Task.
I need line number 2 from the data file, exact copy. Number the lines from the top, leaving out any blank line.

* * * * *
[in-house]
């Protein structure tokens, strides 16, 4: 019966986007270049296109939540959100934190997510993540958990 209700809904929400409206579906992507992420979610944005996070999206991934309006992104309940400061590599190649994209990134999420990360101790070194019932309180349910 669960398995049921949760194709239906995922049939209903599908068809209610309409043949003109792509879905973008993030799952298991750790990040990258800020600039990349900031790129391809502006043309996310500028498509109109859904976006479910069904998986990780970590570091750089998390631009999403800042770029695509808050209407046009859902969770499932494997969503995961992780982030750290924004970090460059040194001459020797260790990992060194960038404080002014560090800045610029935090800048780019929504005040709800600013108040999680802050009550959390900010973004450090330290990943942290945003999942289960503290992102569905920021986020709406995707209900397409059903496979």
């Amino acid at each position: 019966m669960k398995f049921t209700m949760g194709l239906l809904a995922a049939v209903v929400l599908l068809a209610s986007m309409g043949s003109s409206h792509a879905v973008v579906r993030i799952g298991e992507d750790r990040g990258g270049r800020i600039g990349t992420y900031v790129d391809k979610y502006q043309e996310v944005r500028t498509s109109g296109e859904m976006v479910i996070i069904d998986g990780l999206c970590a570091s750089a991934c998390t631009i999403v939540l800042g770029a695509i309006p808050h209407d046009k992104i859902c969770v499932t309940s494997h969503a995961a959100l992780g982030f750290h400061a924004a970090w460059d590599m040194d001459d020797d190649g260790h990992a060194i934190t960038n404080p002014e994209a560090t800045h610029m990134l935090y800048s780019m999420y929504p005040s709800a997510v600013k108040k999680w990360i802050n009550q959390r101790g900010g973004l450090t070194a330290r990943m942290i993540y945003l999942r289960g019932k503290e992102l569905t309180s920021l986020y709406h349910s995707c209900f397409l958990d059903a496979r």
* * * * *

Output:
């Protein structure tokens, strides 16, 4: 019966986007270049296109939540959100934190997510993540958990 209700809904929400409206579906992507992420979610944005996070999206991934309006992104309940400061590599190649994209990134999420990360101790070194019932309180349910 669960398995049921949760194709239906995922049939209903599908068809209610309409043949003109792509879905973008993030799952298991750790990040990258800020600039990349900031790129391809502006043309996310500028498509109109859904976006479910069904998986990780970590570091750089998390631009999403800042770029695509808050209407046009859902969770499932494997969503995961992780982030750290924004970090460059040194001459020797260790990992060194960038404080002014560090800045610029935090800048780019929504005040709800600013108040999680802050009550959390900010973004450090330290990943942290945003999942289960503290992102569905920021986020709406995707209900397409059903496979």